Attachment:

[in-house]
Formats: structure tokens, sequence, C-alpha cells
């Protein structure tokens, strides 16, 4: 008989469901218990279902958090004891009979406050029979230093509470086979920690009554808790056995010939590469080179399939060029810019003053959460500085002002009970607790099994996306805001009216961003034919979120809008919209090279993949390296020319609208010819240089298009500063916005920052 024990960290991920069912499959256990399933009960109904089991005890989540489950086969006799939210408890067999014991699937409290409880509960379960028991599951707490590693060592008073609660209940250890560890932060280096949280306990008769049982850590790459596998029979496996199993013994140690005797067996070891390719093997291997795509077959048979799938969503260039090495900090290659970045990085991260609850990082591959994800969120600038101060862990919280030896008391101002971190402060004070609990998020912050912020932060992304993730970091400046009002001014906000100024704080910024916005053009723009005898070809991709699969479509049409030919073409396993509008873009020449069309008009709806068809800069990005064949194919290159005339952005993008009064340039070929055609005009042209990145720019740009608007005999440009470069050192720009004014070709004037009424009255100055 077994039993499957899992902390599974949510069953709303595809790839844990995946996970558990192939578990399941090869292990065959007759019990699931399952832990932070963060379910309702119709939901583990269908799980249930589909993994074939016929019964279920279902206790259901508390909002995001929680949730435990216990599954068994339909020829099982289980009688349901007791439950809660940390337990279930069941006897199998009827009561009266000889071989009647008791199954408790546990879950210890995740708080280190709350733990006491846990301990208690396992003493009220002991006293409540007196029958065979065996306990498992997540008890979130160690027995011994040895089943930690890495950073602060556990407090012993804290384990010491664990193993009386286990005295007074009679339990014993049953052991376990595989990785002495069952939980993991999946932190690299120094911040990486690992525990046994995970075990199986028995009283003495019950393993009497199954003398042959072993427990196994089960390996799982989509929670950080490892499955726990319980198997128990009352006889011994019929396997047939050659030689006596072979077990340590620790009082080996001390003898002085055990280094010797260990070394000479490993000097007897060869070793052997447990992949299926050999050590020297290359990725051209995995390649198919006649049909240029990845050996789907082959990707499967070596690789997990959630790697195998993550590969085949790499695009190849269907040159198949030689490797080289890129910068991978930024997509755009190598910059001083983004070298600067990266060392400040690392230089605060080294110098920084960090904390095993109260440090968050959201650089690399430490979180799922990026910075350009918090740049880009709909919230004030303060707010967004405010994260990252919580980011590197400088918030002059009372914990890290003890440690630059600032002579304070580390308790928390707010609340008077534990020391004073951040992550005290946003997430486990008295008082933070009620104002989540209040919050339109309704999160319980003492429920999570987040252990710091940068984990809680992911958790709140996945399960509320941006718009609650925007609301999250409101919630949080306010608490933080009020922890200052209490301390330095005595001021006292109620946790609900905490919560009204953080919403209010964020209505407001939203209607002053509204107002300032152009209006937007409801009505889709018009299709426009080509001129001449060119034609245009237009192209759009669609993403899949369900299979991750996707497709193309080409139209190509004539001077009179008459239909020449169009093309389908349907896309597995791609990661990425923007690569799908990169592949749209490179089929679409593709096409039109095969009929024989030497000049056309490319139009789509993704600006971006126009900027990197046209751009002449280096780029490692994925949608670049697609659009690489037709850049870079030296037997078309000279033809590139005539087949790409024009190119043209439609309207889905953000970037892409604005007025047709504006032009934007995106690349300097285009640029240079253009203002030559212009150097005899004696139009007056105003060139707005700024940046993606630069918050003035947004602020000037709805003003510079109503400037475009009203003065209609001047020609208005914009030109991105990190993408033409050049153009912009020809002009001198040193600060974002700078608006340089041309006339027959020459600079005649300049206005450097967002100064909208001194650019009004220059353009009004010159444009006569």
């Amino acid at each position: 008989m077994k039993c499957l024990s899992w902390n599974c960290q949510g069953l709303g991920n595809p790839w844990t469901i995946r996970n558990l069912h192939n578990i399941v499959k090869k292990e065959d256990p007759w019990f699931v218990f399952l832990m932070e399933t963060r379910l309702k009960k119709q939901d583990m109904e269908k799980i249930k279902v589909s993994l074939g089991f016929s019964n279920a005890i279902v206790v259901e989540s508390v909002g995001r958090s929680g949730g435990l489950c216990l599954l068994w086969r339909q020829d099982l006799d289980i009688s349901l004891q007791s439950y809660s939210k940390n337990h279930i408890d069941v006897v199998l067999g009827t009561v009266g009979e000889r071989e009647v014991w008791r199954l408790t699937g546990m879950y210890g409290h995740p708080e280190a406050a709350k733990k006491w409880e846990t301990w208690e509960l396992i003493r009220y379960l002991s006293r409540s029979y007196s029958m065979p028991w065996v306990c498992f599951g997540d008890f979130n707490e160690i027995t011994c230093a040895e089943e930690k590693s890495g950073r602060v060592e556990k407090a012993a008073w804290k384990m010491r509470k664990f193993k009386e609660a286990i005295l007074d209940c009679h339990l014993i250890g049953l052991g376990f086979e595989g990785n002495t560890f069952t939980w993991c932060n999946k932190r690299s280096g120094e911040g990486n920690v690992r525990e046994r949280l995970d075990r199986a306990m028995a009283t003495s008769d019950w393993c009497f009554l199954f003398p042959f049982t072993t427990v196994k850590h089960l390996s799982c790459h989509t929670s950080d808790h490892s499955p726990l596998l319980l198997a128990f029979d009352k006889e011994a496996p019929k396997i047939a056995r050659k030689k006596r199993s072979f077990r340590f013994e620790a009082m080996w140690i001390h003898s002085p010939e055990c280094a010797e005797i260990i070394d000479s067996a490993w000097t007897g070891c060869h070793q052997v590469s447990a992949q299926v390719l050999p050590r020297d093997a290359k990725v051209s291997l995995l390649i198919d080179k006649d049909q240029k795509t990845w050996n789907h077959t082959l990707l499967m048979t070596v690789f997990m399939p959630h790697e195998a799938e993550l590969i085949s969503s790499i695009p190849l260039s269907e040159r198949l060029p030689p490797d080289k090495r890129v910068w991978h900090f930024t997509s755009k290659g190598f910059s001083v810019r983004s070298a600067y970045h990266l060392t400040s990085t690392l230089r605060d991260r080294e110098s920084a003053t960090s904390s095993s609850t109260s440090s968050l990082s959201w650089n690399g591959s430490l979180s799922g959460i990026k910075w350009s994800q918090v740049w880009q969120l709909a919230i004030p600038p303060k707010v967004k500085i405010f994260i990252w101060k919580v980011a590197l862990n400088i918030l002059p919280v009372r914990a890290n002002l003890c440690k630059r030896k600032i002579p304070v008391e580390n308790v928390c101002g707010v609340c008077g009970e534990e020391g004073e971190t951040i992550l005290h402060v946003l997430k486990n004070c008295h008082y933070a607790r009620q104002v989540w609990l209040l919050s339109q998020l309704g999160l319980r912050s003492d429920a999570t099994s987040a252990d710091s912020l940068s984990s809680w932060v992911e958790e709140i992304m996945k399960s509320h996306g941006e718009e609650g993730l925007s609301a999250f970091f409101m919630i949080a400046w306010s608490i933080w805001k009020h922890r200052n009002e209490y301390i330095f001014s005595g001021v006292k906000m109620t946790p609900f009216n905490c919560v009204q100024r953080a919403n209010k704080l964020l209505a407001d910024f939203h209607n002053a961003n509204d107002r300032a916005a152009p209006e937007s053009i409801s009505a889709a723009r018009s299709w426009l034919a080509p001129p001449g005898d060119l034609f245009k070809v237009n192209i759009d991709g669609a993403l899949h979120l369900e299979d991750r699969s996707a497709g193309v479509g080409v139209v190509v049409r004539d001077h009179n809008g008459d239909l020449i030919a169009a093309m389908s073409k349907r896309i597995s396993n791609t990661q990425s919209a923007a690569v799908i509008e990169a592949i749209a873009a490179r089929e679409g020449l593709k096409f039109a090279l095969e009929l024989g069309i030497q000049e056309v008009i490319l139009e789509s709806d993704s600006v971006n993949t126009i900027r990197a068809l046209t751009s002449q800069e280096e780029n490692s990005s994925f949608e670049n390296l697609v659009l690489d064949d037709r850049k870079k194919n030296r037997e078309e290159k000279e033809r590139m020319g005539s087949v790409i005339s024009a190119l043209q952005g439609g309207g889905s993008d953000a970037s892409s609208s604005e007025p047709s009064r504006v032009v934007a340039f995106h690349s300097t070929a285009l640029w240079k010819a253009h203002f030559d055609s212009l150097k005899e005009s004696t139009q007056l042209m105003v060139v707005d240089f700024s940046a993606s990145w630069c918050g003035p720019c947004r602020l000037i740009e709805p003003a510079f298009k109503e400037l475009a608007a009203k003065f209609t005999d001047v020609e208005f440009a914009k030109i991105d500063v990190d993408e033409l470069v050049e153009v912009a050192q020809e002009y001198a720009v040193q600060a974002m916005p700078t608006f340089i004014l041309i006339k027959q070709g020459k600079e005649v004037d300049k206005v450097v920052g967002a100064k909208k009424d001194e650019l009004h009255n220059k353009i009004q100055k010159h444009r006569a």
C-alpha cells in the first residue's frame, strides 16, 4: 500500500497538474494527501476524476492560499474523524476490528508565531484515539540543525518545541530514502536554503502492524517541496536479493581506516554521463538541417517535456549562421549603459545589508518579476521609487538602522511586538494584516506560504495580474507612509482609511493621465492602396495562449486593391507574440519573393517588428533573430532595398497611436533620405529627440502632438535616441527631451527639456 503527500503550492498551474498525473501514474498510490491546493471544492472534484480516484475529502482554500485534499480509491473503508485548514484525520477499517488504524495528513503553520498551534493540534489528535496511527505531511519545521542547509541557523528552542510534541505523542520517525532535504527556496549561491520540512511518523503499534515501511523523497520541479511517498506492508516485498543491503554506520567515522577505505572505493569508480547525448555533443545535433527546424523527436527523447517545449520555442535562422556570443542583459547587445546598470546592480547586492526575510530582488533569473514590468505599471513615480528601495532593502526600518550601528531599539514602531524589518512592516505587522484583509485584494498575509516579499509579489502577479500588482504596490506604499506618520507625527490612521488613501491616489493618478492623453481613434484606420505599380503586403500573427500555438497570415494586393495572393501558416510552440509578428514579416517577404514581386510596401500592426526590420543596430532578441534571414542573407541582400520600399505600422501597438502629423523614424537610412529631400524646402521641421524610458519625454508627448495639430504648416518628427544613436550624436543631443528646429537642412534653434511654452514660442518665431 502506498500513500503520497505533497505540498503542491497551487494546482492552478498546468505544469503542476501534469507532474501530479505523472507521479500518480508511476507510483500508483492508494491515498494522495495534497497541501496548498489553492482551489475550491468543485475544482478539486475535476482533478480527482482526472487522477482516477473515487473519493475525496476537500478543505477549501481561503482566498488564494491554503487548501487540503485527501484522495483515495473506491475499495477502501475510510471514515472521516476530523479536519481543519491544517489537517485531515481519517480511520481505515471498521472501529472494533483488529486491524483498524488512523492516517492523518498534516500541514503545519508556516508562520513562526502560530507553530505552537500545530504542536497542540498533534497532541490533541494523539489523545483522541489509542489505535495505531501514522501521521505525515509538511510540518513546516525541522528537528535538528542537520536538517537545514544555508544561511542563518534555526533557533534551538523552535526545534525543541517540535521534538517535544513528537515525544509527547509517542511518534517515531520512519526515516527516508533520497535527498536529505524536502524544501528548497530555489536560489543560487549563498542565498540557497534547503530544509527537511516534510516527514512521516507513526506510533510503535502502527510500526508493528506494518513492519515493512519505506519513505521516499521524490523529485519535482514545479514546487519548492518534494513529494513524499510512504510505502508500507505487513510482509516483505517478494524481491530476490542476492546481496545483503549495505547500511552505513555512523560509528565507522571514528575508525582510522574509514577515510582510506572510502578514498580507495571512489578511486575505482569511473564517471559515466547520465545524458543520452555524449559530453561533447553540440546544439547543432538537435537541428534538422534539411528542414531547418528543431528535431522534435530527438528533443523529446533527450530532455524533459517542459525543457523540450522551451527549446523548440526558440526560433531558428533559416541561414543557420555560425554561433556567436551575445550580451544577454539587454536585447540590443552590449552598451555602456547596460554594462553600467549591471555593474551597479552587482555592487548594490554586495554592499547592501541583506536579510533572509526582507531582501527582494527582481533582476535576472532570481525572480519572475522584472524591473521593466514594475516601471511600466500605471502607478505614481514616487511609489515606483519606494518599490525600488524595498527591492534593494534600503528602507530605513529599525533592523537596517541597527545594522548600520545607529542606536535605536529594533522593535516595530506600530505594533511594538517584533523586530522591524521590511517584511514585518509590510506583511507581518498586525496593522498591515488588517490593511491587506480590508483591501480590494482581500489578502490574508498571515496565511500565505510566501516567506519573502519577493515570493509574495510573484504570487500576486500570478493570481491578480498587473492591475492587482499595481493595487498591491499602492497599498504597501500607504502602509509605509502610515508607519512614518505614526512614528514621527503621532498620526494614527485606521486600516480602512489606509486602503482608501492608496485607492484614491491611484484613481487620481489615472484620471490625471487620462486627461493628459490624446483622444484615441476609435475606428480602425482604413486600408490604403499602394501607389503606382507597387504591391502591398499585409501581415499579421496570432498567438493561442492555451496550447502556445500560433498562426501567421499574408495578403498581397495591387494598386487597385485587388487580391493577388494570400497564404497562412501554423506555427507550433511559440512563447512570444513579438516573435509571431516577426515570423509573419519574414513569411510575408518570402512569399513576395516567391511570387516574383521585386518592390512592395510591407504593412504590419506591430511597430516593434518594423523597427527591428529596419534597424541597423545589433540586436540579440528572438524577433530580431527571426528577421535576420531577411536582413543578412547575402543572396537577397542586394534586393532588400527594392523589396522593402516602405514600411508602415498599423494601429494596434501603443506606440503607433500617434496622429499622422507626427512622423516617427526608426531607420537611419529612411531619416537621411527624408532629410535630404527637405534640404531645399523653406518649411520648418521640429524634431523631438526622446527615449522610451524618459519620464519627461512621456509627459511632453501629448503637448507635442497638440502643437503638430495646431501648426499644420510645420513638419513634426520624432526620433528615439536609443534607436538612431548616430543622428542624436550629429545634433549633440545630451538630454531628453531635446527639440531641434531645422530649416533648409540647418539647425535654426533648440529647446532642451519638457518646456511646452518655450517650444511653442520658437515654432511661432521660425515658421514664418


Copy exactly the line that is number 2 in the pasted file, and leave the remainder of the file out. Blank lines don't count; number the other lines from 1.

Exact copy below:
Formats: structure tokens, sequence, C-alpha cells